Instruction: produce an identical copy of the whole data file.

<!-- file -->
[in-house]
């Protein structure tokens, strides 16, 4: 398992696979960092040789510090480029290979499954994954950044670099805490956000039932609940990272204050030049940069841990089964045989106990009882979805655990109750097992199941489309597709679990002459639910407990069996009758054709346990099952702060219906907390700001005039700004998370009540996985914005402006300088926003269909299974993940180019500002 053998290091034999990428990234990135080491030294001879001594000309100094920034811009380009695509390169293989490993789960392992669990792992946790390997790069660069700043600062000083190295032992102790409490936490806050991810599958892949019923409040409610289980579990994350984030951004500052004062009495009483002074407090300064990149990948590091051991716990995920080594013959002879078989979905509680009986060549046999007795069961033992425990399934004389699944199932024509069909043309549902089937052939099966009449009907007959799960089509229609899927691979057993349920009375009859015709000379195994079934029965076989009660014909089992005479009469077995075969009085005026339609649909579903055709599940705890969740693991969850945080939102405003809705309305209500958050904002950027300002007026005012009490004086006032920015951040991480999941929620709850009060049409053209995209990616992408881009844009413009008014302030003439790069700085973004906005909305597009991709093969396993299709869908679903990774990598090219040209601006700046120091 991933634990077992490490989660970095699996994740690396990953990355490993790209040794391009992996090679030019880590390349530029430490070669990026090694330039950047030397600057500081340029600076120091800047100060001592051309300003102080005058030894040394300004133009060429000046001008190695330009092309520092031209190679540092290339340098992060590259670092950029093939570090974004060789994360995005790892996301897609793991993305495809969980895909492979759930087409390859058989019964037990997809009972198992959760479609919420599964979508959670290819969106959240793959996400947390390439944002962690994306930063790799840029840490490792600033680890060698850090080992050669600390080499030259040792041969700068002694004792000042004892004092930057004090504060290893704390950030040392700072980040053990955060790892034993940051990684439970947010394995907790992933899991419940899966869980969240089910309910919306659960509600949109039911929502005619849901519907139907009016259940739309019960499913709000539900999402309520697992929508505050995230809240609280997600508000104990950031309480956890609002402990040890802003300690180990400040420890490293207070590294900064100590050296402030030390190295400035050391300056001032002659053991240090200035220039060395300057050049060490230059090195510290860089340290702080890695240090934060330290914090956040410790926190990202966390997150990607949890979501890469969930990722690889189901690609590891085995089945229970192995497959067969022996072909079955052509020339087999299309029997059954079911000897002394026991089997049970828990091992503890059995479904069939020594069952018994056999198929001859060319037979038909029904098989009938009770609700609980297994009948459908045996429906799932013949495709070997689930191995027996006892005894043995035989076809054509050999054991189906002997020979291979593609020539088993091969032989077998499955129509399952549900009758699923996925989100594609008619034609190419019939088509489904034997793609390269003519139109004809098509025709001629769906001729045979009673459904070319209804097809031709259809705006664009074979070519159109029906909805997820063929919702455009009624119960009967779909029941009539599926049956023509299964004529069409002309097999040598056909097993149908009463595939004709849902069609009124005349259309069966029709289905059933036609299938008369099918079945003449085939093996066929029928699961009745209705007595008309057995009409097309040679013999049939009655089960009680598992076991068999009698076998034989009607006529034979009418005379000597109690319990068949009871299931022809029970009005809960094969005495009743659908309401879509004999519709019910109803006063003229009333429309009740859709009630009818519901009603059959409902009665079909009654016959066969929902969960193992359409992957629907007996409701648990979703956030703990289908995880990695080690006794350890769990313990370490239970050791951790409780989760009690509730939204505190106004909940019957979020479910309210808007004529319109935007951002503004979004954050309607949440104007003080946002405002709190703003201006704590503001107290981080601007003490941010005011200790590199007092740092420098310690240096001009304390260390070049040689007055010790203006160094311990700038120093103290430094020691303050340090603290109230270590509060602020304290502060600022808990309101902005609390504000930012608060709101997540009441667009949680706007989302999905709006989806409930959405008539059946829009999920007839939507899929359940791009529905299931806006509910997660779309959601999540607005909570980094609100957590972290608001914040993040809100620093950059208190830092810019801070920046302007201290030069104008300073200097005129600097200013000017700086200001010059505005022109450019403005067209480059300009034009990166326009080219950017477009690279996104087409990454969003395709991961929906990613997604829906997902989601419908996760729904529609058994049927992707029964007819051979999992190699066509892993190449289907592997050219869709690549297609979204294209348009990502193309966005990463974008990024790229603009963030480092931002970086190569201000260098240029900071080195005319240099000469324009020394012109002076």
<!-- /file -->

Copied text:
[in-house]
């Protein structure tokens, strides 16, 4: 398992696979960092040789510090480029290979499954994954950044670099805490956000039932609940990272204050030049940069841990089964045989106990009882979805655990109750097992199941489309597709679990002459639910407990069996009758054709346990099952702060219906907390700001005039700004998370009540996985914005402006300088926003269909299974993940180019500002 053998290091034999990428990234990135080491030294001879001594000309100094920034811009380009695509390169293989490993789960392992669990792992946790390997790069660069700043600062000083190295032992102790409490936490806050991810599958892949019923409040409610289980579990994350984030951004500052004062009495009483002074407090300064990149990948590091051991716990995920080594013959002879078989979905509680009986060549046999007795069961033992425990399934004389699944199932024509069909043309549902089937052939099966009449009907007959799960089509229609899927691979057993349920009375009859015709000379195994079934029965076989009660014909089992005479009469077995075969009085005026339609649909579903055709599940705890969740693991969850945080939102405003809705309305209500958050904002950027300002007026005012009490004086006032920015951040991480999941929620709850009060049409053209995209990616992408881009844009413009008014302030003439790069700085973004906005909305597009991709093969396993299709869908679903990774990598090219040209601006700046120091 991933634990077992490490989660970095699996994740690396990953990355490993790209040794391009992996090679030019880590390349530029430490070669990026090694330039950047030397600057500081340029600076120091800047100060001592051309300003102080005058030894040394300004133009060429000046001008190695330009092309520092031209190679540092290339340098992060590259670092950029093939570090974004060789994360995005790892996301897609793991993305495809969980895909492979759930087409390859058989019964037990997809009972198992959760479609919420599964979508959670290819969106959240793959996400947390390439944002962690994306930063790799840029840490490792600033680890060698850090080992050669600390080499030259040792041969700068002694004792000042004892004092930057004090504060290893704390950030040392700072980040053990955060790892034993940051990684439970947010394995907790992933899991419940899966869980969240089910309910919306659960509600949109039911929502005619849901519907139907009016259940739309019960499913709000539900999402309520697992929508505050995230809240609280997600508000104990950031309480956890609002402990040890802003300690180990400040420890490293207070590294900064100590050296402030030390190295400035050391300056001032002659053991240090200035220039060395300057050049060490230059090195510290860089340290702080890695240090934060330290914090956040410790926190990202966390997150990607949890979501890469969930990722690889189901690609590891085995089945229970192995497959067969022996072909079955052509020339087999299309029997059954079911000897002394026991089997049970828990091992503890059995479904069939020594069952018994056999198929001859060319037979038909029904098989009938009770609700609980297994009948459908045996429906799932013949495709070997689930191995027996006892005894043995035989076809054509050999054991189906002997020979291979593609020539088993091969032989077998499955129509399952549900009758699923996925989100594609008619034609190419019939088509489904034997793609390269003519139109004809098509025709001629769906001729045979009673459904070319209804097809031709259809705006664009074979070519159109029906909805997820063929919702455009009624119960009967779909029941009539599926049956023509299964004529069409002309097999040598056909097993149908009463595939004709849902069609009124005349259309069966029709289905059933036609299938008369099918079945003449085939093996066929029928699961009745209705007595008309057995009409097309040679013999049939009655089960009680598992076991068999009698076998034989009607006529034979009418005379000597109690319990068949009871299931022809029970009005809960094969005495009743659908309401879509004999519709019910109803006063003229009333429309009740859709009630009818519901009603059959409902009665079909009654016959066969929902969960193992359409992957629907007996409701648990979703956030703990289908995880990695080690006794350890769990313990370490239970050791951790409780989760009690509730939204505190106004909940019957979020479910309210808007004529319109935007951002503004979004954050309607949440104007003080946002405002709190703003201006704590503001107290981080601007003490941010005011200790590199007092740092420098310690240096001009304390260390070049040689007055010790203006160094311990700038120093103290430094020691303050340090603290109230270590509060602020304290502060600022808990309101902005609390504000930012608060709101997540009441667009949680706007989302999905709006989806409930959405008539059946829009999920007839939507899929359940791009529905299931806006509910997660779309959601999540607005909570980094609100957590972290608001914040993040809100620093950059208190830092810019801070920046302007201290030069104008300073200097005129600097200013000017700086200001010059505005022109450019403005067209480059300009034009990166326009080219950017477009690279996104087409990454969003395709991961929906990613997604829906997902989601419908996760729904529609058994049927992707029964007819051979999992190699066509892993190449289907592997050219869709690549297609979204294209348009990502193309966005990463974008990024790229603009963030480092931002970086190569201000260098240029900071080195005319240099000469324009020394012109002076």